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Grandparents: The Do’s & Don’ts of Planning for Your Grandchild(ren) with Special Needs

Grandparents want the best for their children and grandchildren, often making gifts while alive, or provisions for their loved ones through estate planning. Grandparents who are in a position to leave money to grandchildren often want to do something for their grandchild(ren) with special needs. They worry that they may need additional resources or assistance for a quality life. Grandparents are often told not to leave their grandchild(ren) with special needs any assets because they may lose government benefits. People are unsure about what to do or not to do.

Grandparents can leave money to their grandchild(ren) with special needs. There are very special ways to do it!  Money has to be left in such a way so that government benefits are not lost.  Assets in excess of $1,500 will cause the loss of certain government benefits for the person with special needs.

Money should not be left to the grandchild directly, but should be left to a special needs trust. The special needs trust was developed to manage resources while maintaining the individual’s eligibility for government benefits. The trust is maintained by a trustee on behalf of the person with special needs. The trustee has discretion to manage the money in the trust and decides how the money is to be used. The money must be used for supplemental purposes only. It should only supplement, or add to benefits (food, shelter or clothing) that the government already provides through Supplementary Security Income (SSI). It must not supplant or replace government benefits. If properly structured by a knowledgeable special needs attorney, the special needs trust assets will not count towards the $1,500 limit for an individual.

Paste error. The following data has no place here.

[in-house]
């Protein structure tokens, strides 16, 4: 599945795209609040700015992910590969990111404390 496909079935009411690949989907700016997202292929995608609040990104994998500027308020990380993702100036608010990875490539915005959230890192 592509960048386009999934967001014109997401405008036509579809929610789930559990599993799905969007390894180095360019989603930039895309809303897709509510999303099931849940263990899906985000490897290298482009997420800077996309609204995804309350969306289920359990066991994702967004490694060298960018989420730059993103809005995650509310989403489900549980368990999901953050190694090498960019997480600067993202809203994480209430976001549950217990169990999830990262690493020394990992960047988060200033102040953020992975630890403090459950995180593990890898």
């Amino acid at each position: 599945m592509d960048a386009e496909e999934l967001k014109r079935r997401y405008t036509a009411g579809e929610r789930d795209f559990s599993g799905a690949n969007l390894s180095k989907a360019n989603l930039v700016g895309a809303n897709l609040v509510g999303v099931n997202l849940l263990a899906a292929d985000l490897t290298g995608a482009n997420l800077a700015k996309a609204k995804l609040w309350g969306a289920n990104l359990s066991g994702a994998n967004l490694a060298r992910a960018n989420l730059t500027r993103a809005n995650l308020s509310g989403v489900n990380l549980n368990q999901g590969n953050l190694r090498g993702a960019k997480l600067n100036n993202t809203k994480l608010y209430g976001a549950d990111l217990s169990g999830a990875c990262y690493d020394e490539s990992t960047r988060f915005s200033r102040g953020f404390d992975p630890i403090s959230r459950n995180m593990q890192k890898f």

Brief Summary of Do’s and Don’ts!


1)      Make provisions for your grandchild(ren) with special needsLeave money to the child’s special needs trust. The special needs trust is the only way to leave money without losing government benefits.

2)      Coordinate all planning with the child’s parents or other relatives.  Notify the parents when you plan for grandchild(ren).

3)      Leave life insurance, survivorship life, and annuities to the child’s special needs trust. The special needs trust can be named as the beneficiary. When the insured or annuitant dies, the death benefit is paid to the special needs trust. The special needs trust then has a lump sum of money to be used in caring for the grandchild(ren) with special needs.

4)      Consult with trained financial and legal professionals who have experience in special needs estate planning.

5)      Review your existing estate plans.  Assets left to your children per stripes may unintentionally go to your grandchild(ren) with special needs.


1)      Do not disinherit your grandchild(ren) with special needs. Money can now be left to a properly drawn special needs trust.

2)      Don’t give money to your grandchild(ren) with special needs under UGMA or UTMA (Uniform Gift or Transfer to Minors Act). Money automatically belongs to the child(ren) upon reaching legal age, resulting in potential loss of benefits.

3)      Don’t leave money directly to a grandchild with special needs through a will. Money left will be a countable asset of the child and may cause the loss of government benefits.

4)      Don’t leave money to a poorly set up trust. Money left to an improperly drafted trust can result in the loss of government benefits.

5)      Do not leave money to relatives to “keep or hold” for the child with special needs. The money can be attached to a lawsuit, divorce, liability claim or other judgment against the relative.

Due to the complexity of federal and state laws, you may require specially trained professionals to help you plan for the future of your child(ren) with special needs. I will work with you and your tax and legal advisers to help you select the most appropriate product solutions to suit your specific needs and circumstances.

Contact Senior Financial Services Executive and Special Needs Financial Planner Gordon Homes, CFP®, ChFC, CLU, at (800) 903-6380 FREE ext. 5042, (317) 317-567-2005, or at for more information or to schedule a complimentary consultation.  Metropolitan Life Insurance Company (MLIC), New York, NY 10166. Securities products and investment advisory services offered by MetLife Securities, Inc. (MSI) (member FINRA/SIPC) and a registered investment adviser.  MLIC and MSI are MetLife companies. L0113301561[exp0214][IN]

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